# How to design a secure challange-response authentication protocol?

I am implementing a custom challenge-response protocol to authenticate a client to a server. Mutual authentication is not required, i.e. the server doesn't need to be authenticated to the client.

The protocol works over TCP. Client and server are in a LAN (not over the internet). There is only one server and only one client. The authentication is designed as follows:

$$S \rightarrow C : N$$

$$C \rightarrow S : \{N\}_K$$

Where the server $$S$$ creates a 128-bit random number and sends it as nonce $$N$$ to the client $$C$$. The client encrypts the nonce with AES-192 with the pre-shared key $$K$$ and sends it as response to the server. Then the server decrypts the message and checks the nonce.

Questions:

• Is this protocol design secure?
• What would be the advantage to use HMAC (or any other MAC) instead of AES encryption?
• Did I miss something?
• What exactly you beam be secure? – mentallurg Feb 24 '20 at 21:55

Is this protocol design secure?

See below.

What would be the advantage to use HMAC (or any other MAC) instead of AES encryption?

HMAC was originally proposed as a construct that turns a Merkle-Damgaard hash function based on compression functions built from block ciphers, into a message authentication code. Although there's no decryption in HMAC, you can actually easily replace your AES decryption-based authentication with comparing HMAC-signed tags.

Did I miss something?

What you're doing is essentially an authenticated security transport without confidentiality.

What you're missing is that you didn't authenticate the exchange following the initial authentication - this allows for connection hijacking, arbitrary injection of data packets, and more.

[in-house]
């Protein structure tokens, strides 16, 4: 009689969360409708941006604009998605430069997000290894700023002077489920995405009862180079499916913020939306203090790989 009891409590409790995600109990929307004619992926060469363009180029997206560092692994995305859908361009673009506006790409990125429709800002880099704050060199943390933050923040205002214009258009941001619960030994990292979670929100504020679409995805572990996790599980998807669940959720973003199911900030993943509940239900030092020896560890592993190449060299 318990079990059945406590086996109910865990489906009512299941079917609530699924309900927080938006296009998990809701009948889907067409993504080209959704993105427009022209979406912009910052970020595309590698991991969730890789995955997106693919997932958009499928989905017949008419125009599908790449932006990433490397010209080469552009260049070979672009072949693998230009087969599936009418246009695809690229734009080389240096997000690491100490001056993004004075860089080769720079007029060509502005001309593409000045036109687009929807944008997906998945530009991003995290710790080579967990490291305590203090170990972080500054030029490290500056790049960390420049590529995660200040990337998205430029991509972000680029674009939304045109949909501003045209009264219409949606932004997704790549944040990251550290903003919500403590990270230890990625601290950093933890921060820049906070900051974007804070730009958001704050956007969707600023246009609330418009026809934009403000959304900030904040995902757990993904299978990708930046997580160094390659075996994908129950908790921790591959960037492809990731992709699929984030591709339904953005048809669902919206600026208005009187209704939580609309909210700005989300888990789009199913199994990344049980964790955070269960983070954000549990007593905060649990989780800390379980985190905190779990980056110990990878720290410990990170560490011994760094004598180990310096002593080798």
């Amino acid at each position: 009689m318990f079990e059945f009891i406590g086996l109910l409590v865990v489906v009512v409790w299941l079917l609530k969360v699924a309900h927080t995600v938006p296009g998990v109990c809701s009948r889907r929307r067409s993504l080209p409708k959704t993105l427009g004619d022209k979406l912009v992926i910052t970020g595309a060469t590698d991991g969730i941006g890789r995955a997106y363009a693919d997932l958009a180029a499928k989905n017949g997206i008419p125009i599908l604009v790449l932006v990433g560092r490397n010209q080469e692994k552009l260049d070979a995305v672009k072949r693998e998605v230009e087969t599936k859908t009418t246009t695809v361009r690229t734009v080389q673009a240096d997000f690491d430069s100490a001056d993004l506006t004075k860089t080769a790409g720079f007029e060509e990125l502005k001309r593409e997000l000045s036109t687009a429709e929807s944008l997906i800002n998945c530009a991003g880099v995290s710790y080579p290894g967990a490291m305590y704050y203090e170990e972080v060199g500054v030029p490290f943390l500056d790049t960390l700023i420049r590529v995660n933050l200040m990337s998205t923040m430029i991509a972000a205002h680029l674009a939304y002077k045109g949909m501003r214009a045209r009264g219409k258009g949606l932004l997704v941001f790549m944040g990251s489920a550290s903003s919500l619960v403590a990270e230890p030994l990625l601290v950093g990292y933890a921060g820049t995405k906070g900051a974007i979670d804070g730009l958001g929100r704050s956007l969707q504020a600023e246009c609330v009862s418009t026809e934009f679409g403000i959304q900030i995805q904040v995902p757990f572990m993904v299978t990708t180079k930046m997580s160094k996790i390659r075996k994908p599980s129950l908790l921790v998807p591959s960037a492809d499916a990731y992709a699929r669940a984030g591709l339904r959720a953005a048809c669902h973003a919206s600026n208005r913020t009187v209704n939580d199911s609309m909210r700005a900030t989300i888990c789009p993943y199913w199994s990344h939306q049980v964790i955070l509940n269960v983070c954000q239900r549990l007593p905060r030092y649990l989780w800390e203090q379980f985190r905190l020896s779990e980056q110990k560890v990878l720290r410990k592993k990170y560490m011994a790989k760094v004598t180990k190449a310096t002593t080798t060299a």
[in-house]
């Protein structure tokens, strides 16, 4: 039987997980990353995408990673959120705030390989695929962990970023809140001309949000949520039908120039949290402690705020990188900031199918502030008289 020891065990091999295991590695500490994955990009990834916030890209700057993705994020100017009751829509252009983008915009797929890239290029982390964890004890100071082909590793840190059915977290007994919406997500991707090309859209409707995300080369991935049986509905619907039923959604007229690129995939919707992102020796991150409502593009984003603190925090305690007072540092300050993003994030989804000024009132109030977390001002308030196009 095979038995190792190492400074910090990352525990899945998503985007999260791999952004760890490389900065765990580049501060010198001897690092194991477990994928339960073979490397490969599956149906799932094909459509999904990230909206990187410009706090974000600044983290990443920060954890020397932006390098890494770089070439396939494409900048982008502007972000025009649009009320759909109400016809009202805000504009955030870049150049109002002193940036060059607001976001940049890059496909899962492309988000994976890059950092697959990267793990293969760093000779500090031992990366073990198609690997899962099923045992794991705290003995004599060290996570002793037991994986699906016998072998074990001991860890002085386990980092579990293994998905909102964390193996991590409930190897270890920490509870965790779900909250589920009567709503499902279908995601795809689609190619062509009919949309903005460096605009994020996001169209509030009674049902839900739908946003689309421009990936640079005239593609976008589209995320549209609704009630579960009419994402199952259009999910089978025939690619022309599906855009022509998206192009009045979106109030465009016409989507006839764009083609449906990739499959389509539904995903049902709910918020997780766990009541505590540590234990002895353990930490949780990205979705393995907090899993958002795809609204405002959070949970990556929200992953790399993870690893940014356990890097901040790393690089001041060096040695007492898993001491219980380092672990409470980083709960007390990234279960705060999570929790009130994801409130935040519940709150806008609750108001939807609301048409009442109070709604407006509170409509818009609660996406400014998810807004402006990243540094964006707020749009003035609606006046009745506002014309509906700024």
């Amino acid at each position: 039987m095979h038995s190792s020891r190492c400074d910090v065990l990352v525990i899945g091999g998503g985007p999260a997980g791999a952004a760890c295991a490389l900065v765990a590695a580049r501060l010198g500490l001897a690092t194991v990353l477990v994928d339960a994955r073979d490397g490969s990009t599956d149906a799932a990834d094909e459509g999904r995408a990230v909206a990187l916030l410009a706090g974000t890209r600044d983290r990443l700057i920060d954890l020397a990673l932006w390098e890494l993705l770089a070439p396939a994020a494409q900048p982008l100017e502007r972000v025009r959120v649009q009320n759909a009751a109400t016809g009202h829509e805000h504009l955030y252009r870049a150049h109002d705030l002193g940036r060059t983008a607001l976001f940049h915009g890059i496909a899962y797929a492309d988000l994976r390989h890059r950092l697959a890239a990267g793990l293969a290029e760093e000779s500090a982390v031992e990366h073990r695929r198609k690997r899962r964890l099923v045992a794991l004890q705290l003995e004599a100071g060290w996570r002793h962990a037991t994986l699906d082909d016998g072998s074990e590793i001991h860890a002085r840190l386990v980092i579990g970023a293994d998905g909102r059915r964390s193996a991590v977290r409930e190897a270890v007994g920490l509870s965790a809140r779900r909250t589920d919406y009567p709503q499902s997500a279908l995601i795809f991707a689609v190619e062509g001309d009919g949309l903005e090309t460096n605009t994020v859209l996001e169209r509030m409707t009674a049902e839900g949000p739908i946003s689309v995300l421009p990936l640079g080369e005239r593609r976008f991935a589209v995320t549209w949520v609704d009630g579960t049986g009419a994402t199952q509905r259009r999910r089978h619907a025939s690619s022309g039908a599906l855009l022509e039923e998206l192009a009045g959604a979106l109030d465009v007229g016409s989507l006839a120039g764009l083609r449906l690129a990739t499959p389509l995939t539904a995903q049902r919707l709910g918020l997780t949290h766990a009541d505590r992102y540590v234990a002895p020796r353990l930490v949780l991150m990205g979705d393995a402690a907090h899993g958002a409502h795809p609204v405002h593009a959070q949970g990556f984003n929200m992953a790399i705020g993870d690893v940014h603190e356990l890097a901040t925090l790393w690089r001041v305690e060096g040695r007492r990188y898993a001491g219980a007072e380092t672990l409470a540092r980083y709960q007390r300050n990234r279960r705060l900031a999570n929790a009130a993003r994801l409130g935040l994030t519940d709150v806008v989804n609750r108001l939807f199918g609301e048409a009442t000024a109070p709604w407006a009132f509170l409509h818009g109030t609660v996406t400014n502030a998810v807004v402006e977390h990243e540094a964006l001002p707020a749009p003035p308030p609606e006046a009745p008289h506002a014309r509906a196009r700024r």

Therefore, you should use HMAC+[hash] or CMAC+[block cipher] to authenticate all of your messages exchanged, and also keep a counter as a state to detect duplicate packets and message replay attackes.

Is this protocol design secure?

This design says that server sends a nonce which the client gladly accepts. How does the client knows that nonce is coming from the expected server? There is no integrity check performed for the nonce sent by server.

Encryption will only provide the confidentiality. It would be desirable if the data is also added with MAC (such as CMAC) for integrity; this should complete the design and make it more robust.

• Commonly this kind of exchange within a challenge response protocol doesn't require integrity check. If you want to argue for it then you'd have to include a reason why it needs to be performed. Note that it even can introduce vulnerabilities if you both encrypt and perform a MAC within a challenge response protocol in weird but feasible circumstances. – Maarten Bodewes Feb 27 '20 at 11:20
• thanks for the comment. Can you please elaborate on the vulnerabilities which can crop up if we both encrypt and perform a MAC within a challenge response protocol. – Vikash Feb 28 '20 at 6:53
• No, because that would indicate too much of what I was doing at the time :) If I'd thought I could include it I would have. – Maarten Bodewes Feb 28 '20 at 14:12